She is in a good mood, has “only” one or two bad days a week and considers herself very blessed. Her laughter and her spirit are contagious, and I wish it would spread out a little further, just far enough to reach my other neighbor – the gentleman who complains so much about his new lifestyle.

Two people in their early 60’s, both with serious health issues. One is lucky to be alive and can’t see it. He complaints any chance he gets and feels miserable. The other one knows she might be dying soon, but refuses to let it beat her down.

I am the fortunate one in the middle. Once again life gives me a lesson for free, and I am watching with great interest. I watch and learn; I hope I do.

There is a time for living, and there is a time for dying, we should not start dying when life is still worth living. That’s at least what I believe, that’s what life has taught me so far.

As for my next door neighbor. I hope he will wake up soon and will realize how fortunate he is. I wish I could make him see what I see.

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30 thoughts on “Livin’ or Dyin’

  1. I like the slogan, get busy livin’ or get busy dyin’. How frustrating for you to watch and be unable to help change your neighbour’s attitude. Words never work, alas. But fear and retreat after a heart attack is common, I believe. Two of my friends belong to post-cardiac walking groups set up to break the spiral. But I imagine you do help as a role model to many.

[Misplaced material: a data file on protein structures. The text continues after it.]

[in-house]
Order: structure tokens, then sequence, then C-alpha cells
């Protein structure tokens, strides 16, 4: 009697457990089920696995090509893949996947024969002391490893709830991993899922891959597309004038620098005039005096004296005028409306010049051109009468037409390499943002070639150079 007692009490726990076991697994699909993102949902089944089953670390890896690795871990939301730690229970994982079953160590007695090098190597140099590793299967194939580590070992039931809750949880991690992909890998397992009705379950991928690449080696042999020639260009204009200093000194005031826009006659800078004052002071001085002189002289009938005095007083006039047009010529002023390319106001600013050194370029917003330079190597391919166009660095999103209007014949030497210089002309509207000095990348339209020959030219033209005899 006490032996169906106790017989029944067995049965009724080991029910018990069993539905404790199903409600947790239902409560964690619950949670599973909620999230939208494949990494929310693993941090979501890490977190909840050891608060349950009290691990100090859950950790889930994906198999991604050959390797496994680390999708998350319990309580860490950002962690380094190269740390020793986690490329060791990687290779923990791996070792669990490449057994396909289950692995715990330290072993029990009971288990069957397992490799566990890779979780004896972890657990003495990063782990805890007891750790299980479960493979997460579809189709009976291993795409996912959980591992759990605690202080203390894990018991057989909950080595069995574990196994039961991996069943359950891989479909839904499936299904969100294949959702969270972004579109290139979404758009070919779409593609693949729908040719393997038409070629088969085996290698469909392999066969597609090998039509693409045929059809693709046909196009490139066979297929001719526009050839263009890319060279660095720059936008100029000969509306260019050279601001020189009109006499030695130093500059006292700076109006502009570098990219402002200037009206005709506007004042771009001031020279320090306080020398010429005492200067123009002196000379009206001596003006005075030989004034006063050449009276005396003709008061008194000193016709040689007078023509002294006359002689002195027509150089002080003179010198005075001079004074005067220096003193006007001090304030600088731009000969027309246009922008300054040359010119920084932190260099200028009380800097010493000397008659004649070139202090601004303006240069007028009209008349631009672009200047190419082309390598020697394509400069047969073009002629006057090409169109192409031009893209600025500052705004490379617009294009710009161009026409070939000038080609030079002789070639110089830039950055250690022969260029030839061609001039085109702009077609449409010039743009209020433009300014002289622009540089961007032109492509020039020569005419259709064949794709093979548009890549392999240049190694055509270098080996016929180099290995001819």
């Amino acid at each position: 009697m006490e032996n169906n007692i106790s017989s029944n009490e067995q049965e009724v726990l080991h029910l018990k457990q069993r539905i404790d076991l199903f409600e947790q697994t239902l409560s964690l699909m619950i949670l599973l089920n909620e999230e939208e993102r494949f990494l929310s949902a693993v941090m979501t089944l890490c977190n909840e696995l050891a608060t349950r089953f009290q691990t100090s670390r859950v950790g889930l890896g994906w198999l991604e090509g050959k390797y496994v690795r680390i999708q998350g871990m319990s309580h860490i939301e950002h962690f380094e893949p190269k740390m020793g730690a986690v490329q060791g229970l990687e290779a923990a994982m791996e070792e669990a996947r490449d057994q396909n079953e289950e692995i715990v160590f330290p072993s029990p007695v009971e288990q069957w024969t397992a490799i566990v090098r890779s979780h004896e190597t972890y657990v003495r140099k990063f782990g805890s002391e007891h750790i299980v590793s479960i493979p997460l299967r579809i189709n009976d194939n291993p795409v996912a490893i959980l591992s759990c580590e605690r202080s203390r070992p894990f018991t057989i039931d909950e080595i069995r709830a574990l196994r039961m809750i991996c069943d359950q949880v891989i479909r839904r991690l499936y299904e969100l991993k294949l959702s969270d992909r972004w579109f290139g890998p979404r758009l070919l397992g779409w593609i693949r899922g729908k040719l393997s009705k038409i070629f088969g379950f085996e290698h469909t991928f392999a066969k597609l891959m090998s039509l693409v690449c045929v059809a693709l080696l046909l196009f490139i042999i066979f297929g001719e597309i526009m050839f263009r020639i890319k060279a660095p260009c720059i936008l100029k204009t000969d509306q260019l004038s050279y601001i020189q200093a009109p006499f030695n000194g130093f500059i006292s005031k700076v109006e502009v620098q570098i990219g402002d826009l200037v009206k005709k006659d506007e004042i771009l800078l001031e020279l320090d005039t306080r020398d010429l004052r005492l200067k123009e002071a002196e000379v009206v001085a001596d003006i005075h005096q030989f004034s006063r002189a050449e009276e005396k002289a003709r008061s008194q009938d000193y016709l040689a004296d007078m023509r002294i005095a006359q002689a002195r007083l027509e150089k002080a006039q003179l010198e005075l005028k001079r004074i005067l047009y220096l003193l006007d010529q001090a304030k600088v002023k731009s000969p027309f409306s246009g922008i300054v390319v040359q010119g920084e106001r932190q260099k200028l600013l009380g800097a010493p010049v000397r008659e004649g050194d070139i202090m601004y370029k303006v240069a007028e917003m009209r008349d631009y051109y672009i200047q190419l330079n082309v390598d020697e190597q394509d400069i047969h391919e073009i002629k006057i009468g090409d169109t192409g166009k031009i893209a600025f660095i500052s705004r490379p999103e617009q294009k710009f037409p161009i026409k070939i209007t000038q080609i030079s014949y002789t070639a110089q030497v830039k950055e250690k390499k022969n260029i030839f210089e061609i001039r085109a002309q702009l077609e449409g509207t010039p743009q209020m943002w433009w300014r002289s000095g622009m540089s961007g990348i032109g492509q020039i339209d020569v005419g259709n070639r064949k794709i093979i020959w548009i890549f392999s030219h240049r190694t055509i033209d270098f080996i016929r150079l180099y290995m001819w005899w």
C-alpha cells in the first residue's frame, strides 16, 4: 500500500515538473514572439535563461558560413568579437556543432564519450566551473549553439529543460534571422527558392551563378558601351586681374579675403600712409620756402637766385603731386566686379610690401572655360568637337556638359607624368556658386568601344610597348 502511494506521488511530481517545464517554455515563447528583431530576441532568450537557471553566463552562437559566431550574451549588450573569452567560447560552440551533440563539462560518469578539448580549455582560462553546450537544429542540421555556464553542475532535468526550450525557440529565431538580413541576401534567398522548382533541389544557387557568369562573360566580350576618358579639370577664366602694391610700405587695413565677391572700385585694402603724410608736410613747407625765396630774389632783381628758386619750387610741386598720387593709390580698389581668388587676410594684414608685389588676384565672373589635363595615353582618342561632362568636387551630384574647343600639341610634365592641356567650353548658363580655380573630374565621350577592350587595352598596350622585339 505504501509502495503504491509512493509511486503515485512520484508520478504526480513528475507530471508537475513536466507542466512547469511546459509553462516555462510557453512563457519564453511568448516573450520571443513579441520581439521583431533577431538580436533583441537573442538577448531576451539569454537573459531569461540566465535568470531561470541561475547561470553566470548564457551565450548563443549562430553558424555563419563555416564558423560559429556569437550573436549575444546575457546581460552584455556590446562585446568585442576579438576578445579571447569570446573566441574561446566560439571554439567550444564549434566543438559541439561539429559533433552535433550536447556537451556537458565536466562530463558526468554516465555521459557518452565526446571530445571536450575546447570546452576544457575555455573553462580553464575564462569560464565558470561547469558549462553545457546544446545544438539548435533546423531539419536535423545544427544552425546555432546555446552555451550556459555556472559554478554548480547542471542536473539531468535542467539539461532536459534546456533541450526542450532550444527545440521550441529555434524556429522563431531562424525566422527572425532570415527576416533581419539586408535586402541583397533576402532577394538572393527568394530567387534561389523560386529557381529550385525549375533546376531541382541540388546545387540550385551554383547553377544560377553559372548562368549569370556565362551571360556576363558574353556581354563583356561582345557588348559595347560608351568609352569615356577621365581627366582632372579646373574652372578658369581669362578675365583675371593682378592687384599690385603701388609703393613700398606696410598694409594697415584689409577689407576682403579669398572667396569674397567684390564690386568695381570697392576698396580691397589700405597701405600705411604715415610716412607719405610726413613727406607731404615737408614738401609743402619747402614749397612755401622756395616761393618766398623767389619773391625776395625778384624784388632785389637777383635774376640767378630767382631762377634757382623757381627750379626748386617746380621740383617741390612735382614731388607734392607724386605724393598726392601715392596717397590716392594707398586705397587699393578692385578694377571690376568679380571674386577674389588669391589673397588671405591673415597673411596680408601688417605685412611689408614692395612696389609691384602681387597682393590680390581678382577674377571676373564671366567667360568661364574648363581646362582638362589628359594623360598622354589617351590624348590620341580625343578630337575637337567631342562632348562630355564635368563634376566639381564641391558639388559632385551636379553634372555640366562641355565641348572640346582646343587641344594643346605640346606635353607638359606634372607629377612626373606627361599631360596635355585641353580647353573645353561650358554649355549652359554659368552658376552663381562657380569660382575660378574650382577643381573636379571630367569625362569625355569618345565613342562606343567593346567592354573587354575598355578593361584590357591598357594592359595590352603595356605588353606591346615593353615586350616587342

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  2. Very interesting comparison. it sounds like your neighbour may have been looking forward to eating his way through retirement – and now he can’t. He sort of missed the crucial bit that he still has a retirement. In my last years at work I was testing (for research purposes) men and women with early-onset dementias. So often they were half of a couple approaching retirement after a lifetime at work, only to face one being a carer and the other with a particularly unpleasant brain disease. I so admire the courage of your other neighbour and I LOVE her viking headgear (I bet the daughter could make a commercial success of that).

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    • I love the Viking headgear as well. They found it on Pinterest, so I assume there is already a market for it.